Mark Reads ‘Men at Arms’: Part 7

In the seventh part of Men at Arms, the Watch get a little bit closer to the truth. Intrigued? Then it’s time for Mark to read Discworld.

Well, shit, this was a lot of fun. And I can’t believe I just read a clown funeral. What the HELL.

The Alchemists’ Guild

I think it’s a damn treat to see the Watch actually out in the field, doing their job. I know that sounds a tad condescending, but that’s really what’s happening! In fact, that’s the whole joke Sgt. Colon makes when he reads Carrot’s letter. He’s simply not used to being… well, a detective. Right?

Pratchett uses this whole scenario to create dynamics between characters as they turn into sleuths who are trying to track down the murderer of Hammerhock and Beano. (At this point, I think it’s safe to say that they all believe Vimes’s stipulation that the murders are somehow connected.) Unsurprisingly, he sticks Detritus and Cuddy together, and the two Lance-Constables assault and insult their way into the Alcehmists Guild. What happens when they get there?

They start working together really well.

It’s a quiet, subtle thing that happens, and Pratchett doesn’t call attention to it. He doesn’t place a flashing arrow in the narrative to tell us that LOOK, LOOK, I’M DOING A THING. But look how much these two argue with one another as they get into the guild, and then look what happens once they start getting real information from Mr. Sendivoge and Mr. Silverfish. Cuddy is actually really good at asking the right kind of questions, and while Detritus hasn’t learned how to read or write yet, he knows exactly what he’s supposed to be doing. Cuddy even has the wherewithal to point out that Leonard da Quirm could have just went somewhere else instead of turning invisible.

I am really excited to see them grow.

The Fools’ Guild

I can’t even deal with this.

I wouldn’t even know where to start with this whole sequence. Pratchett densely packs this with about a thousand jokes and visual gags, and he does so in a way that’s not only funny, but deeply sad! These people are mourning the loss of their friend, and they’re doing it in a way to honor his memory. Yet the entire scene is just… I can’t even keep track of how detailed this shit is. The sound the knocker makes. (The name of it is a pun too, holy fuck.) The whitewash above the door. The bells tinkling in the breeze. The actual funeral procession. HOW DOES ONE PERSON THINK OF SO MANY THINGS???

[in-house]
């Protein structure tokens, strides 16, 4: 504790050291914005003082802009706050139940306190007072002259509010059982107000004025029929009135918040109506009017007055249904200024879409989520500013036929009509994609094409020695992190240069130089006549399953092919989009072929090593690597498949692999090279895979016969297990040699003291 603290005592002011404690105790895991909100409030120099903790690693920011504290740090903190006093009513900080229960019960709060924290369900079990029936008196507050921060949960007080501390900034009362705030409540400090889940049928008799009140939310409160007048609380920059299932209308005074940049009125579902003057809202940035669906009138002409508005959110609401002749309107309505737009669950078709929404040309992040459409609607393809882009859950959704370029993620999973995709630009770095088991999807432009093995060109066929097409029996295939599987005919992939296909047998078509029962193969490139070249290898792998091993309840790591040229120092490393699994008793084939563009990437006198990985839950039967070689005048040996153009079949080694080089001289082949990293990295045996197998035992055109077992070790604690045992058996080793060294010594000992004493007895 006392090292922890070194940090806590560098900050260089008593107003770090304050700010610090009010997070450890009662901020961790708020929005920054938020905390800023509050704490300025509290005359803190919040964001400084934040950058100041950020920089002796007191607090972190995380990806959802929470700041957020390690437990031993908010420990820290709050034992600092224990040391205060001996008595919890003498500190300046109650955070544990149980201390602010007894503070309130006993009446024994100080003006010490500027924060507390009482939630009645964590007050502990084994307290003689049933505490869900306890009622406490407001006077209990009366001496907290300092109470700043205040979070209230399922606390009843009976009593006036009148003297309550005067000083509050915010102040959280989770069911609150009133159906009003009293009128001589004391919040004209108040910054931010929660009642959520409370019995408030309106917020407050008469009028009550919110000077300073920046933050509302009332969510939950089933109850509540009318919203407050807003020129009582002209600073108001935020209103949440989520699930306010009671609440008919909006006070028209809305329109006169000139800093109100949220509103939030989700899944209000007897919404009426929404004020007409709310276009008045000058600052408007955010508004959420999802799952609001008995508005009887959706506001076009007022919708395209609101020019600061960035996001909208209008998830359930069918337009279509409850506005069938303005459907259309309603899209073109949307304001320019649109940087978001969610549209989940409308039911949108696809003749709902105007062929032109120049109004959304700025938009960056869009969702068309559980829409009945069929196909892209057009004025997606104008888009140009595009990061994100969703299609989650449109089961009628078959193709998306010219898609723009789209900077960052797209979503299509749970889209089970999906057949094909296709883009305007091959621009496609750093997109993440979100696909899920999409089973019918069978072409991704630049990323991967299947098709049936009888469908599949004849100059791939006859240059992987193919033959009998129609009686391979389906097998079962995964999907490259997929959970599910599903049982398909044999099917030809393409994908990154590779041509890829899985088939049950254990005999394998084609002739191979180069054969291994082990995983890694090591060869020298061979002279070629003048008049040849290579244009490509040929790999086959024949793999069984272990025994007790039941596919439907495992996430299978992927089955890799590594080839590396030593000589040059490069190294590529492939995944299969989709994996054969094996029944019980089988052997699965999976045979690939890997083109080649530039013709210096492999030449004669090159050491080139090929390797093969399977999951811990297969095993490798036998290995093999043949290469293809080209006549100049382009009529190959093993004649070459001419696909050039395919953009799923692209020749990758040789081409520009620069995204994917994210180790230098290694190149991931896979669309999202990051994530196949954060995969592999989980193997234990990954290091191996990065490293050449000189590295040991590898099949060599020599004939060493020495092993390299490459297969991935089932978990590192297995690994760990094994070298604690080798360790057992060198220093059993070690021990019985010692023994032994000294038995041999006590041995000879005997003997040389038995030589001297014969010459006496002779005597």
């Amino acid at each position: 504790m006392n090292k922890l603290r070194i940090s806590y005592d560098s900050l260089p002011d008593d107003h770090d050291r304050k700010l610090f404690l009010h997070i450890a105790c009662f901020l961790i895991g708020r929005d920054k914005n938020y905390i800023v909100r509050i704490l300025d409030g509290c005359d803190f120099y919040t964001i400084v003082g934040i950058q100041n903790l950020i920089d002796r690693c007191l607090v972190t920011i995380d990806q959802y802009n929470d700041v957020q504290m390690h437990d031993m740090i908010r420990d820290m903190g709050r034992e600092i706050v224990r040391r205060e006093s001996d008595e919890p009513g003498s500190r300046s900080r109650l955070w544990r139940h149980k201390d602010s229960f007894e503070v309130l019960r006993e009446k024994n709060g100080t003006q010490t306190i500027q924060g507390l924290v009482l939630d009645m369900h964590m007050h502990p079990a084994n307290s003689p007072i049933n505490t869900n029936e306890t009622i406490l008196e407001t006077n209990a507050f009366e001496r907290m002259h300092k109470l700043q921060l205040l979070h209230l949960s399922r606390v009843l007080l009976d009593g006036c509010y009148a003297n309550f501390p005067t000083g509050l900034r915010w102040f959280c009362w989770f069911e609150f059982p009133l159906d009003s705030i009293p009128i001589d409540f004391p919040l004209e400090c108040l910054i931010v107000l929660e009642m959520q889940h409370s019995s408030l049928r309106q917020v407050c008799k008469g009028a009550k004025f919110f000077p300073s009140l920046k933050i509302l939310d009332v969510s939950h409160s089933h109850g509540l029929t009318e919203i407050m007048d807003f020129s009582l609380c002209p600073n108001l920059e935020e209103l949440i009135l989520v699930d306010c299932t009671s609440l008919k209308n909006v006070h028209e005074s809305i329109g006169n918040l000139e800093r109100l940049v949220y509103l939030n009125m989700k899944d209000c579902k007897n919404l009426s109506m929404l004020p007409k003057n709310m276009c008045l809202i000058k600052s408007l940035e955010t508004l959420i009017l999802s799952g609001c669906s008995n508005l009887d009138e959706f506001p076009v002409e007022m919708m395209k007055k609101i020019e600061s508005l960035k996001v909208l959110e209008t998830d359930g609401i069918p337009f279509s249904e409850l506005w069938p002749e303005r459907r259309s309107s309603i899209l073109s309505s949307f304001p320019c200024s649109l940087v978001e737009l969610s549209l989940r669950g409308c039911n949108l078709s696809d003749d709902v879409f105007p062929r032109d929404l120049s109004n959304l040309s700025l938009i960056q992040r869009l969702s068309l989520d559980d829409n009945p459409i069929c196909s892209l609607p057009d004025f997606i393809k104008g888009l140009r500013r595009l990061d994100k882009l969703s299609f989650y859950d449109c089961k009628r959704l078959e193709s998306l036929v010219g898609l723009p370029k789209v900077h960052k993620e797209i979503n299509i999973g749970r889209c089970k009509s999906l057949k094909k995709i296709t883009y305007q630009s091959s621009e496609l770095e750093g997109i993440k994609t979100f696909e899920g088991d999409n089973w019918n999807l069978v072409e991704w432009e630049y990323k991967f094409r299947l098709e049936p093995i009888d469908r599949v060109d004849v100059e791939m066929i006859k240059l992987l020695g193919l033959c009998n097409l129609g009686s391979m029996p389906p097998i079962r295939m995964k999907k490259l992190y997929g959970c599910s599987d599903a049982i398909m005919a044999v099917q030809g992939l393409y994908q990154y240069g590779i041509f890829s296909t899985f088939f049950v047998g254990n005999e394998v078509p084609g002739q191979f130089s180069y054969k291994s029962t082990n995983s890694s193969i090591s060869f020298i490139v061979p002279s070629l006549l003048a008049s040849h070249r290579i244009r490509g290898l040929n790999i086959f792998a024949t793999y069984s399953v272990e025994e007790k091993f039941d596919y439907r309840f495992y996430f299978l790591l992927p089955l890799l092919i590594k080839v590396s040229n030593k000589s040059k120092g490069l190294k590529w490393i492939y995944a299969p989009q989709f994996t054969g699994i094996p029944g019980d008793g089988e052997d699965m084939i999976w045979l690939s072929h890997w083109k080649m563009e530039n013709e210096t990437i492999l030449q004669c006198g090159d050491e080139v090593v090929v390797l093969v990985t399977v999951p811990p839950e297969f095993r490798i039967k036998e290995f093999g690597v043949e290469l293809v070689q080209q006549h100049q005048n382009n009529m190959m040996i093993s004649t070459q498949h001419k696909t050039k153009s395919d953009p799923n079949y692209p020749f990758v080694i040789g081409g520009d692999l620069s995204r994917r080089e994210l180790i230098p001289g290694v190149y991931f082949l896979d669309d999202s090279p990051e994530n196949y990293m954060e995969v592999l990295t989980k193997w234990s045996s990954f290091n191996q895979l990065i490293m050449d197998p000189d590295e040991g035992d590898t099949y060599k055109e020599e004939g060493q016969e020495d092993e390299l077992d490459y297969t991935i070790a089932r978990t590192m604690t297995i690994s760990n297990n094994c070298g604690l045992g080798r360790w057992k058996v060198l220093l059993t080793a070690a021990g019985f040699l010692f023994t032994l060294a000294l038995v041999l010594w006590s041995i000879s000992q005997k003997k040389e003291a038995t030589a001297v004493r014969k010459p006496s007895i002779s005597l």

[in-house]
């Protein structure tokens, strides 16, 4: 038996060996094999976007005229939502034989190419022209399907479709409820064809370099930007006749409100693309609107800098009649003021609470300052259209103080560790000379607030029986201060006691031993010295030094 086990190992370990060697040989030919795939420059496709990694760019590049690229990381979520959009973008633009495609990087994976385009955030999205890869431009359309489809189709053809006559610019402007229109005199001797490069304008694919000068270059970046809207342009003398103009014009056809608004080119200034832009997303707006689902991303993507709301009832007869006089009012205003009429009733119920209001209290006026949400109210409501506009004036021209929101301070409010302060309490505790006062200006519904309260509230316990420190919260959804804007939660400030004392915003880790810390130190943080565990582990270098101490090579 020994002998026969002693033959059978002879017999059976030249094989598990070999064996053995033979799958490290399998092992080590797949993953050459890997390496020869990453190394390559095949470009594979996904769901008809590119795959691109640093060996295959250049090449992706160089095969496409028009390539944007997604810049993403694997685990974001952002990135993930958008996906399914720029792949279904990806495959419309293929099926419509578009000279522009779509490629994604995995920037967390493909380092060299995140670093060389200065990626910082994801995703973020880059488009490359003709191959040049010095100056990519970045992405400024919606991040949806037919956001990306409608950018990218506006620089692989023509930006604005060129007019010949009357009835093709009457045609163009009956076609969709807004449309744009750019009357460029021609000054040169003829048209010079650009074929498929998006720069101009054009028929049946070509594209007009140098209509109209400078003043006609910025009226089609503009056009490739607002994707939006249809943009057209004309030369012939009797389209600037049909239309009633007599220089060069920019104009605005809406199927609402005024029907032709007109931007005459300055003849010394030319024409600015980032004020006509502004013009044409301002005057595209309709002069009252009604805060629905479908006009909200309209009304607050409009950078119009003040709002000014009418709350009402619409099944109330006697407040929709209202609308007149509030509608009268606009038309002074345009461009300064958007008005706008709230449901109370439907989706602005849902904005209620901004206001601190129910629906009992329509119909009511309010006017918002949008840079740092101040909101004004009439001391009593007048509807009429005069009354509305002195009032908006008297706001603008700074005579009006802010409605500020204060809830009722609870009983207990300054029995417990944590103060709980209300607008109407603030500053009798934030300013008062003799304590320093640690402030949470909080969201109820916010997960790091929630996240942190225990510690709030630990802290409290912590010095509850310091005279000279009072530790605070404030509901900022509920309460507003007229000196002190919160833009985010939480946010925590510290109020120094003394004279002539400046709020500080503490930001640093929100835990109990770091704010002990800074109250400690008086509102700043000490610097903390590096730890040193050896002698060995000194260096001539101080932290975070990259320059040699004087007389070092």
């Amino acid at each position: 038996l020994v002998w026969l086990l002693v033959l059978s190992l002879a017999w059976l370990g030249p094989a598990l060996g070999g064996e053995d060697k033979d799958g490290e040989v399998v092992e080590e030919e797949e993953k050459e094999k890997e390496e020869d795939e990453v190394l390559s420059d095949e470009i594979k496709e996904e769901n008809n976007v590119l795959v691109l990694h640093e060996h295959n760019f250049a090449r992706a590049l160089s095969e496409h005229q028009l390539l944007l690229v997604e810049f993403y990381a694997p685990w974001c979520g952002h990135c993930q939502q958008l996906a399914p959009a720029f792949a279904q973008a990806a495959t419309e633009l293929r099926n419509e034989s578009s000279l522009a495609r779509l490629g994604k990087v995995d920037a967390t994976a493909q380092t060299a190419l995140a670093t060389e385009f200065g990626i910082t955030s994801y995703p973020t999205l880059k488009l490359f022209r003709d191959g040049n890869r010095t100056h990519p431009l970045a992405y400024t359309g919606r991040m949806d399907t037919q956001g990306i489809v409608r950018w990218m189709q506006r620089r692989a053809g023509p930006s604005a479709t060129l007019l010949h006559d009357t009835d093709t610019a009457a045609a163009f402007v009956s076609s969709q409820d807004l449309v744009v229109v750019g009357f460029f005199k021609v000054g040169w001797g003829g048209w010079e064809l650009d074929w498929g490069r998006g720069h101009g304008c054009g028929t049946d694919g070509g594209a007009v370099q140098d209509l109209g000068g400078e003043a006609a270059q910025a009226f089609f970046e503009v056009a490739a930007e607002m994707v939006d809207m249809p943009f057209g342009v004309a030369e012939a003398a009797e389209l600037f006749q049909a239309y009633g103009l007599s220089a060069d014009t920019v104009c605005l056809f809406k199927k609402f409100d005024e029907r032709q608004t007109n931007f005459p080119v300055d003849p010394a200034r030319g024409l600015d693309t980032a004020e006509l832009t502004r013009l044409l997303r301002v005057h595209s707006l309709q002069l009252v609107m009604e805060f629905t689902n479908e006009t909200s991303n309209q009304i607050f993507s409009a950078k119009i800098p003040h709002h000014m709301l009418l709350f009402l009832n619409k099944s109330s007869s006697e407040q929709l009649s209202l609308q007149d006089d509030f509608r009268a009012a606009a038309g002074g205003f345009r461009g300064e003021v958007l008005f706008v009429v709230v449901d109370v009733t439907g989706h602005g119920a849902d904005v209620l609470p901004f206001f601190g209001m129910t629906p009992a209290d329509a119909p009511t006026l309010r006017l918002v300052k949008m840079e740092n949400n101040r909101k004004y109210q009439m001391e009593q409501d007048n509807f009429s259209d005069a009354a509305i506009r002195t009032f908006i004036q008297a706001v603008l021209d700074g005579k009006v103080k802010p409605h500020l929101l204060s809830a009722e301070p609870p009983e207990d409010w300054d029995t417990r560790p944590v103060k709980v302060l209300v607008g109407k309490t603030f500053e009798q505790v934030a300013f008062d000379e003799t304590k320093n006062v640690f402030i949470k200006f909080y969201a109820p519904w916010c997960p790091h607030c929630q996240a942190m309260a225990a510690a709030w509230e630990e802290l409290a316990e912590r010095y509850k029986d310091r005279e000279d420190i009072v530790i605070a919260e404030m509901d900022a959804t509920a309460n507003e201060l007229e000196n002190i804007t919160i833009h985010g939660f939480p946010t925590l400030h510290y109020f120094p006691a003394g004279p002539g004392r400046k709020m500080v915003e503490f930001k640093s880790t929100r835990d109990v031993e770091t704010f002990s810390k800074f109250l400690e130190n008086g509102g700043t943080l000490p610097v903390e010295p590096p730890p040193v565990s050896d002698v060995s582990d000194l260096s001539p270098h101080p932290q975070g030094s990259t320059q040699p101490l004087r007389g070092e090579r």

At the same time that all of this is happening, Colon and Nobbs both move closer to discovering what might have happened to Beano. I love that Colon realizes how strange it is that unlike practically every case they’ve ever gotten, this one is the one that they’re pursuing. Like the scene with Cuddy and Detritus, Colon and Nobbs’ scene is both awkward but empowering. The two of them might be a bit behind on what to do during an investigation, but they’re not unskilled. Colon realizes that Dr. Whiteface is covering something up, and he’s the one who focuses on the fact that somehow, Boffo saw Beano the previous morning. Despite that the body of Beano was clearly dead for a few days. And isn’t that the timeline we know, too? Beano was killed prior to Edward breaking into the Assassins’ Guild, and we know that Beano was simply “in the way” of Edward.